The MAL gene was first identified during a search for genes that are differentially expressed during T-cell ontogeny (Alonso and Weissman, 1987 ). More recently, MAL gene expression was detected in polarized epithelial cells (Zacchetti et al., 1995 ; Millán et al., 1997a ; Martín-Belmonte et al., 1998 ) and myelin-forming cells (Kim et al., 1995 ; Schaeren-Wiemers et al., 1995 ). The generation of mAbs to human, rat, and canine MAL proteins allowed us to identify MAL as an exclusive resident of GEMs in human T-lymphocytes (Millán and Alonso, 1998 ), polarized epithelial Fischer rat thyroid (FRT) cell (Martín-Belmonte et al., 1998 ), and canine MDCK cells (Puertollano et al., 1999 ). Specific amino acids at the carboxyl terminus are required for incorporation of MAL in GEMs (Puertollano and Alonso, 1998 ). MAL appears mainly distributed in TGN-derived vesicular structures and to a lesser extent in early endosomes and the plasma membrane (Millán et al., 1997b ). The observation that MAL expression leads to massive de novo formation of vesicles in heterologous insect cells led to MAL being proposed as an element of the apical sorting machinery for GEM vesiculation (Puertollano et al., 1997 ). We have recently demonstrated that the in vivo depletion of endogenous MAL impairs apical transport and produces basolateral missorting of HA in MDCK cells, thus providing evidence in support of this hypothesis. Moreover, these effects are corrected by ectopic expression of MAL in cells in which the endogenous protein was depleted (Puertollano et al., 1999 ). This finding indicates that MAL is necessary for normal apical transport and accurate sorting of HA in MDCK cells. The accomplishment of this stringent requirement highlights the importance of MAL as a component of the apical sorting machinery.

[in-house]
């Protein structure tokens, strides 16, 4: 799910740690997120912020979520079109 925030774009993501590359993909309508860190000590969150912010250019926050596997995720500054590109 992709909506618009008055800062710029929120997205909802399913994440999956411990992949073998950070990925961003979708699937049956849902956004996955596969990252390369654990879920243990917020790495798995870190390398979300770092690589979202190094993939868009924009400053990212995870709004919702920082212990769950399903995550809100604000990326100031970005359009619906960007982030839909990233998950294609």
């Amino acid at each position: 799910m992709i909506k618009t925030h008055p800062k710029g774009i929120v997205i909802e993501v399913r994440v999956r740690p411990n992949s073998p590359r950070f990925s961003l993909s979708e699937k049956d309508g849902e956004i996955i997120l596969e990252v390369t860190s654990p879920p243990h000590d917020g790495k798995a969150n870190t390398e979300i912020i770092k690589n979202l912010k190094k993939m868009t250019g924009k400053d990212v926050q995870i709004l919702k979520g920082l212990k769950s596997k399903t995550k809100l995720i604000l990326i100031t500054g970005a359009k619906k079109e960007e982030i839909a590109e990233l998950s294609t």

Protein traffic between intracellular compartments involves the accurate selection of cargo proteins at specific sites and their inclusion in the appropriate vesicle. Part of the sorting machinery includes soluble proteins that are normally dispersed throughout the cytosol. When required, these proteins are recruited into specific sites and, once they have performed their specific task in the transport process, are then released into the cytosol for recycling (Farquhar and Hauri, 1997 ). One of the most remarkable characteristics of integral membrane protein components of the transport machinery is that they have to cycle continuously between different compartments to function adequately without accumulating in the target compartment. This is the case for the mannose-6-phosphate receptors, which recognize residues of mannose-6-phosphate in soluble proteins that are destined for lysosomes (Kornfeld and Mellman, 1989 ; Riederer et al., 1994 ). In the early secretory pathway, the KDEL receptor, which is responsible for the continuous retrieval of endoplasmic reticulum–soluble proteins (Townsley et al., 1993 ), and the putative cargo receptors of the p24 family proteins (Fiedler et al., 1996 ; Blum et al., 1999 ) and p53 (ERGIC-53) (Kappeler et al., 1997 ) move continuously between the endoplasmic reticulum and the Golgi apparatus. TGN38, a putative element of the apparatus involved in the late stages of the secretory pathway, is an example of an itinerant protein that cycles between the TGN and the plasma membrane (Bosshart et al., 1994 ; Ghosh et al., 1998 ).